We’re a little ashamed to admit this, but we want to be honest with our readers (and, let’s face it—we’re only human, and sometimes-irrational women) -- this week has been filled with quite a few tears followed by uncontrollable spurts of laughter.
Waking up on Sunday morning, we plopped ourselves on the sofa in our PJ’s with our morning cups of coffee in hand, turning on something that makes everything right in the world again. CMT’s country music videos. Don’t judge us. And we also cuddled with the cats. Thank you, estrogen.
So, with that out of the way, let’s talk about food, shall we?
Comfort food has continued to play an essential role in our menu this week. With our emotions running high and the weather taking a sudden turn from sunny and glorious to rainy and overcast, we’ve been in need of some meals to nourish the soul. With Lisa being a southern girl from Kentucky and McKenzie being a northern girl from Canada, our ideas of comfort food are different, to say the very least.
When McKenzie’s feeling homesick for Alberta, she craves steamed carrots from her Grandma’s garden, paired with good old-fashioned meat and potatoes. When Lisa envisions a meal at Granny’s house in Kentucky, it’s a big bowl of pinto beans with a hearty serving of warm cornbread. McKenzie’s first taste of cornbread wasn’t until about four years ago when she sampled it at Big Sky Café in San Luis Obispo (and Lisa doesn’t even consider it cornbread – cornbread shouldn’t be sweet!), and her first taste of biscuits and gravy wasn’t until about three months ago at Emmer & Rye in Seattle. Shocking, right?
For McKenzie’s fellow Canadians, probably not. For Lisa’s fellow Southerners, it’s appalling. So, for a special comforting Sunday brunch, Lisa cooked up her own version of biscuits and gravy. While it may not sound like the kind of meal dietitians would normally recommend, it was just want our bodies needed – and our portions were reasonable too. For extra nourishment, the biscuits were made with whole grain flour and flaxseeds. See, we really are dietitians.
Whole Wheat Biscuits
Makes 6 large biscuits
1 cup whole wheat bread flour
1 cup white bread flour
2 teaspoons baking powder
¼ teaspoon baking soda
2 tablespoons ground flax seed
1 teaspoon sea salt
4 tablespoons cold, unsalted butter, cut into small pieces
1 cup kefir or buttermilk
Preheat oven to 425 degrees.
In the bowl of a food processor, add the flour, baking powder, baking soda, flax seed and salt. Pulse a few times to blend. Add the putter and pulse until the butter is in pea-sized pieces.
Pour the flour mixture into a mixing bowl and add the kefir or buttermilk. Gently stir with a wooden spoon, just until moistened. The dough will be loose.
Turn the dough onto a lightly floured surface and knead 3 – 5 times, just until the dough comes together. If you knead the dough too much, the biscuits will be tough.
Press the dough out into a disc, about 1 inch thick. Cut the biscuits to your desired size (we use the rim of a drinking class to do this). Place the biscuits on an ungreased baking sheet. Brush the tops with melted butter, if desired.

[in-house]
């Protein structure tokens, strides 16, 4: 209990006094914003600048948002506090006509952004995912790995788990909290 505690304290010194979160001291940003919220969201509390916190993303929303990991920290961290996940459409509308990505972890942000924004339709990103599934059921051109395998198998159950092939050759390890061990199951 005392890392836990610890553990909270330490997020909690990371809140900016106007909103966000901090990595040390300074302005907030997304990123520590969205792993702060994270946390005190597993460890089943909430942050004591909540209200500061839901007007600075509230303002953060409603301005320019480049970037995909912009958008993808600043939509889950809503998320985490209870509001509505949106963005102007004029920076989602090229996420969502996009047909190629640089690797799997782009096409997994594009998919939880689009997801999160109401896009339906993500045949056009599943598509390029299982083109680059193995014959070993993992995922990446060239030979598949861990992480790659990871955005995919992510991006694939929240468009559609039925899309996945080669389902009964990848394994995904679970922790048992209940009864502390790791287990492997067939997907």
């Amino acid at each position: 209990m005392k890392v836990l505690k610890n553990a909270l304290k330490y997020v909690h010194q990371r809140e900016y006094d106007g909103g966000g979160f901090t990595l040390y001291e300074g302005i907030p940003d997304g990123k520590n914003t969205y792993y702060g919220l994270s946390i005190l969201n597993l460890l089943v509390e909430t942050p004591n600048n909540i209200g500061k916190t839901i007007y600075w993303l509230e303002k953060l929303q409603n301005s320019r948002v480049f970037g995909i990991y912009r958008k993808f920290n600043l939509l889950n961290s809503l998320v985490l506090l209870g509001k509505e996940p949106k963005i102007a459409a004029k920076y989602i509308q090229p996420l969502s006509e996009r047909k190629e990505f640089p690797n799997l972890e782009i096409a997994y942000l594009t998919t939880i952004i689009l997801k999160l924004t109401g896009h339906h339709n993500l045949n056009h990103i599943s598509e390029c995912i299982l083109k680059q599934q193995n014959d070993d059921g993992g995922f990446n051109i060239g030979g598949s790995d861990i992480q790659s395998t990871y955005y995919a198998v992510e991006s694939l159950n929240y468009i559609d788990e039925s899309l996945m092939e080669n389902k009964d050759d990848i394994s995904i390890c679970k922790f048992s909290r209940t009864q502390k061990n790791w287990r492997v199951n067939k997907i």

Bake the biscuits until golden brown, 15 – 18 minutes. Serve warm, with sausage gravy.
As if that comfort meal wasn’t enough, we’ve been giving Martha Stewart a run for her money in the baking department. Nothing is quite as comforting as a house that smells of freshly baked cookies or a warm pie out of the oven. We love baking at home because we know exactly what we’re putting into the recipe, and subsequently, our bodies.
These are our favorite cookies.
Chocolate Cherry Walnut Oatmeal Cookies
Make 12 large cookies or 24 small cookies
1 cup whole wheat pastry flour
½ teaspoon baking soda
½ teaspoon cinnamon
¼ teaspoon sea salt
10 tablespoon (1 ¼ sticks) unsalted butter, room temperature
½ cup sugar
½ (packed) dark brown sugar
1 large egg
1 teaspoon vanilla extract (or the seeds from 1 vanilla bean)
1 cup old fashioned oats
½ cup dark chocolate chips
½ cup chopped dried cherries
¼ cup chopped walnuts (or other nuts of your choice)
Preheat oven to 350 degrees.
Whisk flour, baking soda, cinnamon, and salt in a medium bowl to blend. In a large separate bowl, beat butter and both sugars until smooth. Beat in egg and vanilla. Add flour mixture and oats and stir until blended. Stir in chocolate chips, cherries, and walnuts.
Drop batter by rounded tablespoons onto the baking sheets. Bake cookies until edges are light brown, about 16 minutes. Cool on the cooking sheet for about 5 minutes. Transfer to rack and cool completely.
Another great thing about baking at home is you can portion out an appropriate serving and freeze the rest or give the extras away. What neighbor or friend doesn’t appreciate homemade goodies?
Lastly, we’re firm believers in allowing yourself to have a treat now and then. If you banish all indulgences from your diet completely, you’ll be more likely to binge on them when you finally give yourself the go-ahead.
Our social calendar continues to stay busy this week, including fish tacos and chicken tortilla soup later tonight. Hopefully, we can maintain our composure long enough to share more of our healthy tips and stories with you.